Eleven Square; in fact, a little to the north-east of where Jade Minchinhampton habitually left her cheese sandwich leftovers. The brisk wind rattled through the barbed wire of his hair and his eyes narrowed as he looked at the photographer. Behind him stood the flat-roofed, red-brick monstrosity that had sent the architects’ doyen Nicholas Pevsner to an early grave and that still saw furious complaints fluttering out of Clarence House on a regular basis. In the mornings, when the rain came from the east, a third of the classrooms were unusable. By the afternoon, global warming had depopulated another third. And throughout the winter, Mondays were strictly gloves-and-scarf days on account of the total lack of central heating.

‘Ooh,’ Bill Lunt tried his level best to sound doubtful. ‘Ooh, it might, you know, be a bit American, now you come to mention it.’ He mouthed the words silently, as if the taste of them might give it away. ‘Hmm, not sure. Anyway, what do you think?’

‘I think it sounds like rubbish, Bill, if you don’t mind my saying so. The Americans have given us Spiritualism, chewing-gum, Coca-Cola, George W Bush and the moronic interrogative, although those last two might just be one and the same. According to them, they also gave us some help in two world wars, although the jury’s still out on that one. As for friendship groups, these kids are friends with each
other for at best a microsecond. If it lasts any longer than that it is because one of them has something on the other. If they want pictures of each other they take them with their mobile phones, constantly and at every possible opportunity. Usually in Maths, where the staff seem to have only a fleeting relationship with discipline.’

‘So…?’

‘So?’

‘So…do you want me to do the buddy pictures?’

‘Bill, are you still married to the beautiful Emma?’

‘Yes.’

‘Did you tell her you were planning buddy pictures?’

‘Yes.’

‘Did you ask her what I might think?’

‘Erm…yes.’

‘So, do I want you to do the buddy pictures?’

Bill sighed and hefted his camera bag higher onto his shoulder.

‘No. No, you don’t want me to do the buddy pictures.’

‘Good lad. Excellent. Now, let’s line the little buggers up and get this done before they freeze to death out here. I don’t know why we do these things in February. Some EU directive, I suppose – don’t get me started on that one.’

‘It’s because the winter uniform looks better on the pictures,’ volunteered the photographer.

‘Uniform?’ Maxwell stepped back, aghast. ‘Uniform? Do the kids here wear uniform? I had no idea.’

In his day it was all blazers and peaked caps and black polished shoes and turn-ups and fluff inspections. The assembled multitudes behind him did look a motley crew. Banned jeans were on almost every leg, piercings glinted everywhere in the thin February sun. One of them was wearing his grandad’s T-shirt with ‘Led Zeppelin’ written on it. But the chattering, like so many starlings on a wire, was cheerful and there weren’t too many fights going on, just some desultory shoving from the girls in Year Eight, longing to become Year Nine when they could legitimately pinch their dads’ lager supplies and become ladettes. The smartarses from Year Thirteen Physics were poised on the edges of the rows, ready to dash round and, apocryphally, appear at both ends of the photograph. Could it be done? Possibly, in the dear, dead days of Fox-Talbot, but not now, surely? The Senior Leadership Team were shivering on seats in the middle of the front row, like the race apart they so clearly were. James ‘Legs’ Diamond was the Lead Learner, as Headteachers were now called by the Liberal-left, a husk of a man who was prey to nervous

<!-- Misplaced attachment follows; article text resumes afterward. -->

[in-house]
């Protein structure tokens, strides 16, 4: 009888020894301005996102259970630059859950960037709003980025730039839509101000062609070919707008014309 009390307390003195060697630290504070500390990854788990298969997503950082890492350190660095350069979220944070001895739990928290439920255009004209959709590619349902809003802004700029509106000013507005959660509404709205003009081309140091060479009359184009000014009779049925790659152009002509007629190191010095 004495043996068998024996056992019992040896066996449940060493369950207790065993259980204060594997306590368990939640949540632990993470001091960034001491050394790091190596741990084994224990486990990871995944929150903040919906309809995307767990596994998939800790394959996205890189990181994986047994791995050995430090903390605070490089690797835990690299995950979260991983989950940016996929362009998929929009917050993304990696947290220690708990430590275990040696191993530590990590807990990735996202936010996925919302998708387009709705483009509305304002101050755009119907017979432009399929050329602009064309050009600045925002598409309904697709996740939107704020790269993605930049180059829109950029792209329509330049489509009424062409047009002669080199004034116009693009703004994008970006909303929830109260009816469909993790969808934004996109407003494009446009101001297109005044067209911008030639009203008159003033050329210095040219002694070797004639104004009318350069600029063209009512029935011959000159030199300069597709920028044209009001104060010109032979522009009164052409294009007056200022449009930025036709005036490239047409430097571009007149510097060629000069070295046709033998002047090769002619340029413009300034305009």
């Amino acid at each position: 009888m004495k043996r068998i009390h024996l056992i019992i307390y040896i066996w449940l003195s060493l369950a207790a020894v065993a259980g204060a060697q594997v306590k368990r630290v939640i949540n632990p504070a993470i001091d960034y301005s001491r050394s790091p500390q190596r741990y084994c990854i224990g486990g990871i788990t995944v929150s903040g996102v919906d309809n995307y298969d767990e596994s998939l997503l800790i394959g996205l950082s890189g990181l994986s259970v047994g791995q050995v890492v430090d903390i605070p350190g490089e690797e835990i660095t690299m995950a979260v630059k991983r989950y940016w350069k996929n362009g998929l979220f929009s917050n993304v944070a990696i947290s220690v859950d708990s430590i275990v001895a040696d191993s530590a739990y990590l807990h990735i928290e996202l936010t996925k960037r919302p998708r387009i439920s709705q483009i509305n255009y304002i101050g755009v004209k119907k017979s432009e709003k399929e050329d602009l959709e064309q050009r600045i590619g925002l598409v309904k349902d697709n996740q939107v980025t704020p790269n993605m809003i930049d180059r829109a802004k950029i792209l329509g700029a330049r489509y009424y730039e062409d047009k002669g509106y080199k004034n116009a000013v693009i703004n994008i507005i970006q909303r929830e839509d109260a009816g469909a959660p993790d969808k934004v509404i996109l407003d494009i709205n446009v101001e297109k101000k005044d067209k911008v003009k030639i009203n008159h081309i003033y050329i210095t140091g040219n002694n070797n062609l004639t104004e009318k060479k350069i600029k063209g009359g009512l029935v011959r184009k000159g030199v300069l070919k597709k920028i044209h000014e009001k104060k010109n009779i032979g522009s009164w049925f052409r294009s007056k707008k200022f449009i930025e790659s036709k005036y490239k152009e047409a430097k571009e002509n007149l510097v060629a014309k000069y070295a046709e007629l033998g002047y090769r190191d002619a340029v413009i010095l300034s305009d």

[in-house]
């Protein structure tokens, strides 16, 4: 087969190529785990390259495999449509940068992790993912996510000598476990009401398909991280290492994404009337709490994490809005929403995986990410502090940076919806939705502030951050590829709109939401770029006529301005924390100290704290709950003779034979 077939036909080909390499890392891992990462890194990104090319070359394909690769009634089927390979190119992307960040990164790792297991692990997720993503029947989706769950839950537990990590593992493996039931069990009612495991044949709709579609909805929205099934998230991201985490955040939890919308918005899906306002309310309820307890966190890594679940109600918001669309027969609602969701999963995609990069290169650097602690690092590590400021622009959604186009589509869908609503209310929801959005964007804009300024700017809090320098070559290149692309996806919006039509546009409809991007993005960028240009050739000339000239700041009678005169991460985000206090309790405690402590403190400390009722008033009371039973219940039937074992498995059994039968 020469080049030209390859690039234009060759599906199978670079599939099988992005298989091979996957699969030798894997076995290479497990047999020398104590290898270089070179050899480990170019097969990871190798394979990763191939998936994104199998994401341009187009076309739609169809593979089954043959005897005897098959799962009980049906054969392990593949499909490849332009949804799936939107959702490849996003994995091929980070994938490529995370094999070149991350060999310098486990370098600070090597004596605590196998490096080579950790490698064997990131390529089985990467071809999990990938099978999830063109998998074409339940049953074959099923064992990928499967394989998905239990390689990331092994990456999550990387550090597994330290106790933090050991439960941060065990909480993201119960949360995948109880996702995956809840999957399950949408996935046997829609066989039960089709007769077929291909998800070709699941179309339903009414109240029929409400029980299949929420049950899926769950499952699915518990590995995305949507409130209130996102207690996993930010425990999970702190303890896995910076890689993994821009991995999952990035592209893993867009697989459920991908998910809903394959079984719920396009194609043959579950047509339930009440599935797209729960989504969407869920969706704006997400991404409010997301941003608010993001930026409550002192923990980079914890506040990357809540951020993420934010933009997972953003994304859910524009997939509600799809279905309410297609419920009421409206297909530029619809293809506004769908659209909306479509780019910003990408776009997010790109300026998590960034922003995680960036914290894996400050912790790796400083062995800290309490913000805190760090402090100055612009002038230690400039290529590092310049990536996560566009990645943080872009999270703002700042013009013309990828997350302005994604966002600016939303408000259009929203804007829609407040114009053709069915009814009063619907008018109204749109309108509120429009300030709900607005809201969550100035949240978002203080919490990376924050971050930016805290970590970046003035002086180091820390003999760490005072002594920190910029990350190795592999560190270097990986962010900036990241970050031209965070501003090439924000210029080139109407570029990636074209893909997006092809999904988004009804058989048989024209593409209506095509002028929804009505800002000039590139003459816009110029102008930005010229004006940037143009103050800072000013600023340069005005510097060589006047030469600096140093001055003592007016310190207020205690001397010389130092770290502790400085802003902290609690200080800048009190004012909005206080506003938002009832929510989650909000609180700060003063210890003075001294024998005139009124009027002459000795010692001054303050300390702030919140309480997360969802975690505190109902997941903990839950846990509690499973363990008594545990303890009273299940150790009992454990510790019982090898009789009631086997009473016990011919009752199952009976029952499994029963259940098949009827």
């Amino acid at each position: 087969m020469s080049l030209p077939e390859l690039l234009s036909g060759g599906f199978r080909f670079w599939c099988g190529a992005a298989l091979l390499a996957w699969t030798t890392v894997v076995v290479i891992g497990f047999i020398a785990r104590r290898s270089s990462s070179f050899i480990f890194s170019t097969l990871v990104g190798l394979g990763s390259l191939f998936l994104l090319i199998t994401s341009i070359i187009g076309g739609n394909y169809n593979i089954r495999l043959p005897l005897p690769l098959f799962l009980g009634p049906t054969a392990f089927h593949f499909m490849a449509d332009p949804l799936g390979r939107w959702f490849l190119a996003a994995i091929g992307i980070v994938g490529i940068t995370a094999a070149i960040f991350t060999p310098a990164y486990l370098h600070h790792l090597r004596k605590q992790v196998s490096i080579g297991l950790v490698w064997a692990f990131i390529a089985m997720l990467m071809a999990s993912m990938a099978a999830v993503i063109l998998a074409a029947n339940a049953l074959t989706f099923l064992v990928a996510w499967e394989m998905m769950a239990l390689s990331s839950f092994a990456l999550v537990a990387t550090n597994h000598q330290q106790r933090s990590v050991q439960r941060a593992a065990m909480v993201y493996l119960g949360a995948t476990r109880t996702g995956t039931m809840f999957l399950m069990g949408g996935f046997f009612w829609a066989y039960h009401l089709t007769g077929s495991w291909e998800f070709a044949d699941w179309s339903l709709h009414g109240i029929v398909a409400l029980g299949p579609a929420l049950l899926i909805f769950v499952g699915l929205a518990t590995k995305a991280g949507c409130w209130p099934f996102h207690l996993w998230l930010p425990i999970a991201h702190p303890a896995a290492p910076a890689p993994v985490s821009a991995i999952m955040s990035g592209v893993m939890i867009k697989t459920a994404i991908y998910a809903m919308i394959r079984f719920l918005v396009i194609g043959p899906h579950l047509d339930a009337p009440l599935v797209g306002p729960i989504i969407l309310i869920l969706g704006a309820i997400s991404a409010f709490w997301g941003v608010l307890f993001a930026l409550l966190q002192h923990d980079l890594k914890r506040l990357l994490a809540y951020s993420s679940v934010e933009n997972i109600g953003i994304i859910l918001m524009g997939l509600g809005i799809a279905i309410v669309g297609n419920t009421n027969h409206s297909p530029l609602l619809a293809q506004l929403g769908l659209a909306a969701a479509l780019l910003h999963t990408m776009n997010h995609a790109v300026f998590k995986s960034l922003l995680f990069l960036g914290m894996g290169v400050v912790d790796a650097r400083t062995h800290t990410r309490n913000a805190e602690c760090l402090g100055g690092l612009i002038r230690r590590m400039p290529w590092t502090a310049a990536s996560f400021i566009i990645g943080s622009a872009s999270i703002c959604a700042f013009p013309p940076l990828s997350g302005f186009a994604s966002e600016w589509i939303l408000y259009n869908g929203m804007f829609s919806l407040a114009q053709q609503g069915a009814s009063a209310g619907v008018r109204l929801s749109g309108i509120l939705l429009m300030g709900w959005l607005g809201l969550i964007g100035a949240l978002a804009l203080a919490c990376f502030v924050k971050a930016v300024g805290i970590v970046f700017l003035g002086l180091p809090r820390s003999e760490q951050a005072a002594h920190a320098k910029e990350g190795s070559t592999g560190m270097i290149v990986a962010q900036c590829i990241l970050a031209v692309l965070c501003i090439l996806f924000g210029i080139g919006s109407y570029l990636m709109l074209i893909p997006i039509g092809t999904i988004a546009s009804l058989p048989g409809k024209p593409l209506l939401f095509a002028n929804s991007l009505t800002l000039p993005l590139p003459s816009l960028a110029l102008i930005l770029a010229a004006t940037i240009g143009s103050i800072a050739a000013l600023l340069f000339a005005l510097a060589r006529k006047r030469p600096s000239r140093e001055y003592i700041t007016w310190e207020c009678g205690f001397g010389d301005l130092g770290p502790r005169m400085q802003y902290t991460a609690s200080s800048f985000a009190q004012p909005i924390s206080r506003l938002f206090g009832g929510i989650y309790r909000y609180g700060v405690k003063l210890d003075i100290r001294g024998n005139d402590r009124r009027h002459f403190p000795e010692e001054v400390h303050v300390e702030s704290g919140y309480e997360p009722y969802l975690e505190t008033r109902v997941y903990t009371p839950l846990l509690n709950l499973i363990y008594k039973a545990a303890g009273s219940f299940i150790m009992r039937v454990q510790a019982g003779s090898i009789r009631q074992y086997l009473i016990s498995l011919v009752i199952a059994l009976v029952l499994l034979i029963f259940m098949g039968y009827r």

disorders and blown by the double winds of Ofsted and County Hall. At his right hand, all Uriah Heep and false dignity, Bernard Ryan resolutely ignored the appalling behaviour of a knot of Year Seven kids and tried to remember he was Deputy Head. To Diamond’s left, his minder and hatchet-woman, Dierdre Lessing, the Cruella de Vil of Leighford High, sat like the Icemaiden, her sub-zero body temperature the norm at last.

Maxwell patted Bill Lunt’s dejected shoulder and went to take his place, front and centre, with the Sixth Form, Maxwell’s Own. Slowly, the chattering stopped and everyone faced forward, except that one strange child in Year Ten – The Syndrome Kid – who found that focusing was a trick he hadn’t quite mastered.

‘Say Ofsted, everyone,’ cried Maxwell, cheerily.

The shutter clicked and Leighford High School, in all its glory, was captured on film for another year.

‘Brrr,’ Sylvia Matthews was pressed up against Maxwell’s radiator in his office when he walked in after un-marshalling his year group from the photo line-up. It had been the usual thing – the kids loved it and the Senior Leadership Team recoiled in horror. Maxwell barked at them, in what was
probably a passable Lord Cardigan – ‘The Sixth Form will retire. Threes right. Am I hurting you, Reynolds?’ he growled at a passing GNVQ student, ‘I should be, because I’m standing on your ’air!’

BOOK: Maxwell's Chain